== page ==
Chad Billingsley is expected to be ready for spring training. (Tom Gannam / Associated…)
The Dodgers expect Chad Billingsley and Ted Lilly to be ready for spring training, a team official said Tuesday, which could make the team an active participant in the trade market.
As the price of starting pitching soars -- Dan Haren agreed to a one-year, $13-million contract Tuesday to be the fourth starter for the Washington Nationals -- the Dodgers could dangle Chris Capuano and Aaron Harang as affordable alternatives.
Capuano is signed for $6 million next season and Harang for $7 million. The contract for each player includes a mutual option, so a team could acquire either one with no obligation beyond next season.
Billingsley sat out the final month of last season because of a partially torn ligament in his right elbow. He opted to try a rehabilitation program instead of committing to Tommy John surgery, and he is throwing without discomfort and at 94 mph. Billingsley is on a regular throwing program.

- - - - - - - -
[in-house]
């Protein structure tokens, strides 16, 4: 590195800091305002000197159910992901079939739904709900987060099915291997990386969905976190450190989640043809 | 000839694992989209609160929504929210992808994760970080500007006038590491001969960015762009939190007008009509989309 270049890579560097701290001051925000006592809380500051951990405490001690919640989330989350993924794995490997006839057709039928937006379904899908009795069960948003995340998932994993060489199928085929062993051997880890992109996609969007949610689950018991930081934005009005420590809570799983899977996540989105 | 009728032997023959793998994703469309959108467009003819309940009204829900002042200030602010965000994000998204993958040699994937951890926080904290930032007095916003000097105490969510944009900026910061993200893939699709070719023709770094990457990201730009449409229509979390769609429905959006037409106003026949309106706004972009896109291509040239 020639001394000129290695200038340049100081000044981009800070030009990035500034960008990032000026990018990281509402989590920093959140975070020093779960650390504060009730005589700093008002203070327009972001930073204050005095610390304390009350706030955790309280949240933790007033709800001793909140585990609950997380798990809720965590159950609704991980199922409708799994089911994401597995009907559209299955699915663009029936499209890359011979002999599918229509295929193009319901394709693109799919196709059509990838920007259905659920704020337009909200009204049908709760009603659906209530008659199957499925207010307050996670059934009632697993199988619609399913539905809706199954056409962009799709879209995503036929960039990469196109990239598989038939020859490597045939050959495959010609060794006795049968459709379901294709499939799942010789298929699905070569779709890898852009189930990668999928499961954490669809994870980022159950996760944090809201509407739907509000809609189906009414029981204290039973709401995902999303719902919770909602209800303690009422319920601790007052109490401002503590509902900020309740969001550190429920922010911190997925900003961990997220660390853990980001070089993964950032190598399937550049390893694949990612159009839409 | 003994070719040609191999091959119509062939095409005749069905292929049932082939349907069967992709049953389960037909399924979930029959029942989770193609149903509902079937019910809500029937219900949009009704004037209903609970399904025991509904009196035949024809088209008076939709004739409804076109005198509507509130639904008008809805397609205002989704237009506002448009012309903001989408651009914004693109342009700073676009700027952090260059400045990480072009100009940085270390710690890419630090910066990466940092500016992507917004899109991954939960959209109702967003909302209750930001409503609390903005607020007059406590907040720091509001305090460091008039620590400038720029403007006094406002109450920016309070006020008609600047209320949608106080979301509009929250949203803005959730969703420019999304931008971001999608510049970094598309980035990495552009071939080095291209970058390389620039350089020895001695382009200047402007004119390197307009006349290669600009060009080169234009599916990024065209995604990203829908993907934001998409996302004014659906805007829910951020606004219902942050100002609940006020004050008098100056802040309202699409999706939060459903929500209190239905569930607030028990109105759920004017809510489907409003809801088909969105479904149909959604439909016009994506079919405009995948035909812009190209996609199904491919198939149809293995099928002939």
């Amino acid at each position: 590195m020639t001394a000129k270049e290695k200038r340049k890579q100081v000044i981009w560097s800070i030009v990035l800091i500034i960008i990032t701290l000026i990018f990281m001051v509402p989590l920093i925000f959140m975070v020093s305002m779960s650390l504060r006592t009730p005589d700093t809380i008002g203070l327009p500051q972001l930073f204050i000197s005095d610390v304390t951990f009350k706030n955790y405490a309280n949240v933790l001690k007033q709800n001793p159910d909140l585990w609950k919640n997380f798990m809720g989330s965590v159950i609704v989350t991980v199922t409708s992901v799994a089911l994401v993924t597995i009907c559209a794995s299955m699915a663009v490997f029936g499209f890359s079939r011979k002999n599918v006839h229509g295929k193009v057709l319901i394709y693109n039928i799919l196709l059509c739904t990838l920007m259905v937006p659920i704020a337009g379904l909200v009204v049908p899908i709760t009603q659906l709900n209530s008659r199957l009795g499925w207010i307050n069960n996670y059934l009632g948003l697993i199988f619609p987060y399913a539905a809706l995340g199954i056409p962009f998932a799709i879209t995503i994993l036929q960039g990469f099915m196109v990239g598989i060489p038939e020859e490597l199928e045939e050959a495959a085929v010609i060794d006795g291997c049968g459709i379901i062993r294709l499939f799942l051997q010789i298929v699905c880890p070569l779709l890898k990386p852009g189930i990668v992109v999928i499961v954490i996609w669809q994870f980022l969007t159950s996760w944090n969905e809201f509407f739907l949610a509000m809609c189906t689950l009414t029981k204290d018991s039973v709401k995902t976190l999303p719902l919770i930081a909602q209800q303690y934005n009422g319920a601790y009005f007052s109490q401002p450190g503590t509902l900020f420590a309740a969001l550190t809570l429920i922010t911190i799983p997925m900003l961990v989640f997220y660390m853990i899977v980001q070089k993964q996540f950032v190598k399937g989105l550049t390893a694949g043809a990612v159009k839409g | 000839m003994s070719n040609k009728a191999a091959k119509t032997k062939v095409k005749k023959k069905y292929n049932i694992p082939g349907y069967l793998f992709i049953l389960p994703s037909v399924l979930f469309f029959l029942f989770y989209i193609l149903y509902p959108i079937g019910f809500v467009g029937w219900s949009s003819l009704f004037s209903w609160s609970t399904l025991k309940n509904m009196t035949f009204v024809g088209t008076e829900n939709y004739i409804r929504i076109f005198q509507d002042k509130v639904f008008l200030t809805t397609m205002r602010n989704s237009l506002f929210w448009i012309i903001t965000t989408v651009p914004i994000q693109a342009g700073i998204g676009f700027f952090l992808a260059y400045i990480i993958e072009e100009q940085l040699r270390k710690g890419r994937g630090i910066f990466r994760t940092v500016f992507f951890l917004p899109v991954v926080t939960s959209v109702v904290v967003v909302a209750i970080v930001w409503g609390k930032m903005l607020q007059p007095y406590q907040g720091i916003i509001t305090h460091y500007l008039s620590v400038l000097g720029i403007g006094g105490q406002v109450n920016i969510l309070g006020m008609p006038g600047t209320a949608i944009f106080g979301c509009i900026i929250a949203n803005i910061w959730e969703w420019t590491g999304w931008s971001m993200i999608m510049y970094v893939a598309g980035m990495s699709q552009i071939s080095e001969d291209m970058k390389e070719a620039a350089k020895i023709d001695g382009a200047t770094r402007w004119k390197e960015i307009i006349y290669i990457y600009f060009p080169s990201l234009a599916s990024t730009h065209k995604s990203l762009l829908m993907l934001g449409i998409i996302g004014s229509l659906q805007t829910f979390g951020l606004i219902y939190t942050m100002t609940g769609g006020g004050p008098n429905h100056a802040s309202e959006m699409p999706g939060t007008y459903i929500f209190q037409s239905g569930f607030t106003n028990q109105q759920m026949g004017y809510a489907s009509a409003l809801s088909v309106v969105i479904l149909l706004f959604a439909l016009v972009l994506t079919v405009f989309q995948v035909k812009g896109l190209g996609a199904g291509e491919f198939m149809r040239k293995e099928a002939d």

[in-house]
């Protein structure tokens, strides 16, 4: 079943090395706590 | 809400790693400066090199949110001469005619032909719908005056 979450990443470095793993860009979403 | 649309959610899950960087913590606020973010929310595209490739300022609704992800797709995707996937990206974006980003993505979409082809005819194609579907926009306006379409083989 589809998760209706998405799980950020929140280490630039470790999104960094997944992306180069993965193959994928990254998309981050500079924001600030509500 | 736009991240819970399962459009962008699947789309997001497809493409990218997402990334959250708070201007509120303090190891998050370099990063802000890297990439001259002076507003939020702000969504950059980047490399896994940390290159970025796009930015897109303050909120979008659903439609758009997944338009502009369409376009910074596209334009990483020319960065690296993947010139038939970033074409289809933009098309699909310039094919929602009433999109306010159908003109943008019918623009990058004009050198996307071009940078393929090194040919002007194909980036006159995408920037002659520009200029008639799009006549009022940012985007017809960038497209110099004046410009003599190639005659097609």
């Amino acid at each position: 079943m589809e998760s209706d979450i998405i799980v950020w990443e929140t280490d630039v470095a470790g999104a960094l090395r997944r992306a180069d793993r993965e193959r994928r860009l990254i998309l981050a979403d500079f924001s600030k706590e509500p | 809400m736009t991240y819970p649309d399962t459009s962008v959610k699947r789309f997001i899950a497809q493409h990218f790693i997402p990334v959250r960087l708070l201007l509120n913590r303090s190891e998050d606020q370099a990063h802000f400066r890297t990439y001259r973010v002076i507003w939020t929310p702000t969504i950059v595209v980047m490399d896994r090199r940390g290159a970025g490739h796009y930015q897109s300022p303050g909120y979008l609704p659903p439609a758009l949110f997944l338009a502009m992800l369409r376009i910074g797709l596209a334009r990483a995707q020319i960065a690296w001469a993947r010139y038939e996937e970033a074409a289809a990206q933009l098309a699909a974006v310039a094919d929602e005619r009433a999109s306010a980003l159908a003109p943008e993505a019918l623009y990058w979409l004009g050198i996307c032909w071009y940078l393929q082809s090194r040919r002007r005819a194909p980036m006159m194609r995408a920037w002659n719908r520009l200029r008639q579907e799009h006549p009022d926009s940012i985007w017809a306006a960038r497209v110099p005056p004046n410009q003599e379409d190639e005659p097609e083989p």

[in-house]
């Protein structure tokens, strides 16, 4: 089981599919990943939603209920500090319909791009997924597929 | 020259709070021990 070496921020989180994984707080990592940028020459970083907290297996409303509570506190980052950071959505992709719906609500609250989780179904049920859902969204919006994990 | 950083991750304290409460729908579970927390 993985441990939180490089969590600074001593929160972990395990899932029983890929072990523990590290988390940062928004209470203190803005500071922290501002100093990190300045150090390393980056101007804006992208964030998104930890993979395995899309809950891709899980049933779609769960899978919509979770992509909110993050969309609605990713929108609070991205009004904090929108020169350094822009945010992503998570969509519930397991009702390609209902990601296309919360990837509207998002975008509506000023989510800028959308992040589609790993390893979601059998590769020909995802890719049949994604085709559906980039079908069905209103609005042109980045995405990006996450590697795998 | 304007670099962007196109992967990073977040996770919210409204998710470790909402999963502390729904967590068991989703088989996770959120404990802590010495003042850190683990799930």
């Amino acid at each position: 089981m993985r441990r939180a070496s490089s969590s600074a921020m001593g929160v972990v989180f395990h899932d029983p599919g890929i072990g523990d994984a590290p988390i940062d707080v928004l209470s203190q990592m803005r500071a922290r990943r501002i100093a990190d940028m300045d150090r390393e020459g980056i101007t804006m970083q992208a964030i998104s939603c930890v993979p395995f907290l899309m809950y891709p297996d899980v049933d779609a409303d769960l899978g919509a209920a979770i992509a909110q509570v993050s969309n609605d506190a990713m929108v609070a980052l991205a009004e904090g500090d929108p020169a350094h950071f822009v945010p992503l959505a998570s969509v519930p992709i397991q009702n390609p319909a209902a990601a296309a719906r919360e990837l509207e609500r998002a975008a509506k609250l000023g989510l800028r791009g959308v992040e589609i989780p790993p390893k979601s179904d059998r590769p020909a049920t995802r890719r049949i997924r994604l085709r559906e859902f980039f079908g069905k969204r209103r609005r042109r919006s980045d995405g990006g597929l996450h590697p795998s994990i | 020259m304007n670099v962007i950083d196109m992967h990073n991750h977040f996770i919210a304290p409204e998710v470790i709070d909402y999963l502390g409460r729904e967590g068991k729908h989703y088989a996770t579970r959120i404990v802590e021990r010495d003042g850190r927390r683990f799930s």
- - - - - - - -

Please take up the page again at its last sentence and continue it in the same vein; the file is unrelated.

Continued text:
Lilly had arthroscopic surgery on his left shoulder in September. He also is on a regular throwing program.
Although Billingsley and Lilly are coming off injury, the prospect that at least one could pitch next season would give the Dodgers a starting pitching surplus. The Dodgers have Clayton Kershaw and Josh Beckett atop their rotation, and they are expected to sign South Korean pitcher Ryu Hyun-jin by a Sunday deadline.
If they can sign Zack Greinke or Anibal Sanchez as a free agent, that would leave Billingsley, Lilly, Capuano and Harang available for the final spot in the rotation. The Dodgers are thin in pitching at the top of the minor leagues, so the availability of Billingsley and Lilly would enable the Dodgers to trade Capuano or Harang and retain the depth of seven potential starters.
The Dodgers are looking for a fourth outfielder who bats right-handed and has the ability to play center field. The Dodgers and Angels each could benefit from a trade of Capuano or Harang for Vernon Wells, provided the teams can resolve the discrepancy in their salaries.
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